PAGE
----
If you’re a past student of AHPW – not just of this specific workshop, but any of them – you have the ability to view my image-specific comments by logging into the Arizona Highways Photo Workshops Smugmug site with the password you received during your workshops and selecting the “Women’s Photo Retreat” folder.  You also have the ability to leave comments as well, so hop on the site and let’s here you’re thoughts!

If you aren’t a past student of AHPW, there’s no need for you to feel left out.  If you’d like input on one or more of your images, stop by my page and submit your shots at GuruShots at www.gurushots.com/colleen-miniuk-sperry.

In closing, I’d like to thank the ladies who submitted their beautiful photographs for critique:  Denise, Deanna, Christy, Amy, Julie, Tamara, Sue, Pearl, and Jeanne.  As Abigail Adams once said, “Learning is not achieved by chance, it must be sought for with ardor and attended to with diligence.”  May we all embrace learning like these and all of the women who attended the Women’s Photo Retreat have.

AHPW Women's Photo Retreat:  Silly Group Photo

The attendees of the AHPW Women’s Photo Retreat having a “Zen” moment during our Group Photo.  I’m not sleeping, I’m merely practicing “Corpse Pose.”

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  3 Responses to “AHPW Women’s Photo Retreat: Summary From Post-Workshop Critique”

  1. Dear Colleen
    Just reviewed the email from Arizona Highways and reviewed your wonderful upcoming Bryce Canyon
    Photography Workshop. I enjoyed your group photograph of the women doing yoga poses and trust that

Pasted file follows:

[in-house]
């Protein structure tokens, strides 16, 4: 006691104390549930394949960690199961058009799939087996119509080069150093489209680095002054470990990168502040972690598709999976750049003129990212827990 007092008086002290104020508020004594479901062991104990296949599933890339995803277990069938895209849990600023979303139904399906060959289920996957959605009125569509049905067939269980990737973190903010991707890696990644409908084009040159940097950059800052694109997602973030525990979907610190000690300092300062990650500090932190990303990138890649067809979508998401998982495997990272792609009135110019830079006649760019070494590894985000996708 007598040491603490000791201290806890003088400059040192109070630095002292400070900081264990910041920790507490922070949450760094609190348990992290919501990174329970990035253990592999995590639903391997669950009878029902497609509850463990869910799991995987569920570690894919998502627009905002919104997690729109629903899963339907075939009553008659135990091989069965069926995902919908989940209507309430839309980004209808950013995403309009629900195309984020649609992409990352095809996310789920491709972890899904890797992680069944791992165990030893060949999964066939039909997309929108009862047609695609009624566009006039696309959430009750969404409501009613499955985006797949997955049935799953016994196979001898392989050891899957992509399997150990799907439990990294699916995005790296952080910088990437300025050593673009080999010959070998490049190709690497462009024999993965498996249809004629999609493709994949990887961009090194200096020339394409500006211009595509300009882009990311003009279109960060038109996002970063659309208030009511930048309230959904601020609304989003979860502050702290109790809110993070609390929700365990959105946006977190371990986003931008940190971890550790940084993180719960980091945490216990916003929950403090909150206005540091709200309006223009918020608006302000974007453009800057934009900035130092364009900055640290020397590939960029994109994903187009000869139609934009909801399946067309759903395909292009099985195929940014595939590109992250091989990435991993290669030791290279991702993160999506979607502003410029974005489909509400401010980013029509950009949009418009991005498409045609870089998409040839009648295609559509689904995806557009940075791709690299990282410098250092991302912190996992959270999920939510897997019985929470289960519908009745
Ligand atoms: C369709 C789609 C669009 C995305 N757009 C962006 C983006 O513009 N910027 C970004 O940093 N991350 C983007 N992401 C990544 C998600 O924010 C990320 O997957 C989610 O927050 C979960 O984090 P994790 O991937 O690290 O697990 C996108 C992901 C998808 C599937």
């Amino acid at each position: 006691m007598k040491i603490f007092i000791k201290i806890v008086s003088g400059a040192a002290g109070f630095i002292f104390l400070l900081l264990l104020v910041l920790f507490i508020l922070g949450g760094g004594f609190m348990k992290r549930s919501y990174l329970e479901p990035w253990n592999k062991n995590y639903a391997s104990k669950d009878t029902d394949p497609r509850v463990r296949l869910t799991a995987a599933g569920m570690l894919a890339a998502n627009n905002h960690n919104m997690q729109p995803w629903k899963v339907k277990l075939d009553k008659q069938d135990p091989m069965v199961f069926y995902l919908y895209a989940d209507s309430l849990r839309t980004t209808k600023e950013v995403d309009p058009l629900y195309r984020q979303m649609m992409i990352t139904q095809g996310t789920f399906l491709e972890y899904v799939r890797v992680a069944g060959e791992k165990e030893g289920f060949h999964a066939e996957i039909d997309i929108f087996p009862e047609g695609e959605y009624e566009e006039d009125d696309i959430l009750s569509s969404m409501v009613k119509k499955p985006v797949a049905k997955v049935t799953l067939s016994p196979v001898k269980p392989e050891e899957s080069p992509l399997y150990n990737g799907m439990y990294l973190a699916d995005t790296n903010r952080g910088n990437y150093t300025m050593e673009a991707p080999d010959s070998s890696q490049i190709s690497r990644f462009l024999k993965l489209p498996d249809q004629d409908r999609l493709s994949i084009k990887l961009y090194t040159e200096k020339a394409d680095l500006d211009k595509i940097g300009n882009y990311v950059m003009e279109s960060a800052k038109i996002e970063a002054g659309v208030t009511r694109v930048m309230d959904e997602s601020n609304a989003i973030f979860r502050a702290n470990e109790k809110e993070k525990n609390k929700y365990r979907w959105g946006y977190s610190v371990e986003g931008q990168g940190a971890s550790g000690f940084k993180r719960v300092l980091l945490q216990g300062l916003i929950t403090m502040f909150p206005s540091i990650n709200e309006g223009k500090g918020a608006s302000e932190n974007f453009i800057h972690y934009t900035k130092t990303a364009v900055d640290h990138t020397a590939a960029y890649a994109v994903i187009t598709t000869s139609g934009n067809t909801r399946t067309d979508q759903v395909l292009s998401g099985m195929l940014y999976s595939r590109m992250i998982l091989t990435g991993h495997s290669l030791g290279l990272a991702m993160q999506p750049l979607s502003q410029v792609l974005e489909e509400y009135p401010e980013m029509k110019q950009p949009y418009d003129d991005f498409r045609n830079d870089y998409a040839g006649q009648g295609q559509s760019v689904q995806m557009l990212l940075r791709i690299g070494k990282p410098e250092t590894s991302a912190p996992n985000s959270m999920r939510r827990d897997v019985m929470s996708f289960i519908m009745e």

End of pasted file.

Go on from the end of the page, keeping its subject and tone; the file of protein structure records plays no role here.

you might do yoga yourself.

    Oh would I love to attend the Utah workshop with your group but my timing is off. Please place me on your email list for all your upcoming workshops. You are doing spectacular work and delighted to read about your history.From Minneapolis, I am headed to Tucson on Tuesday Feb 12 and departing on Monday Feb 18. By any chance will you be in Arizona next Wednesday or Thursday. I will be with my friend who lives in Marina and will be wishing to do some outstanding photoshoots in some new locations. Just wondering if you like to do private workshops or if you have any classes during next week. I love Arizona and Utah…
    Thought I would just attached the link that was created by our publisher.
    My yogini model, Laurie Ellis-Young (www.BreatheTheChange.com) and I were in Tucson on deadline in 2010 prior to our book being published. Look forward to hearing from you. Nancy http://www.youtube.com/watch?v=mRT_5L8DZBU

  2. Dear Coleen,

    I was very excited to read about your Valley of Fire Women’s Retreat and then disappointed to see that it is already sold out. So I am encouraged to see you have another Women’s Retreat , the Vermillion Cliffs retreat scheduled. I would love to participate! I see it is almost a year away. My challange is that I do not know my work schedule ahead of time. I am a Flight Attendant and get my schedule for the each month on the 18th of the month prior. I have some flexibility and can sometimes trade days off, but it’s not guaranteed. So, my questions are: Can you let me know if there is a cancellation for the Valley of Fire Retreat? and How far ahead do I really need to sign up for the Vermillion Cliffs retreat to get a space?

    I appreciate your help and look forward to hearing from you,
    Patricia Brandenberger

    • Hi Patricia! Thanks for your note and your interest in the AHPW Women’s Photography Retreats. We’d love to have you join our super fun, supportive community some time! The AHPW workshops I lead in general tend to sell out 6-14 months in advanced, and the Women’s Retreats are the most popular workshop, selling out every year (and sometimes even before the trips are even posted). The Vermilion Cliffs workshop was literally just posted, and it’s already filling up fast.

      Considering the uncertainty in your schedule but interest in joining us, I’d recommend calling the office at 1-888-790-7042 and talking with Roberta/Holly to see what arrangements can be worked out for you. I’ll keep my fingers crossed you’ll be able to join us!

      Colleen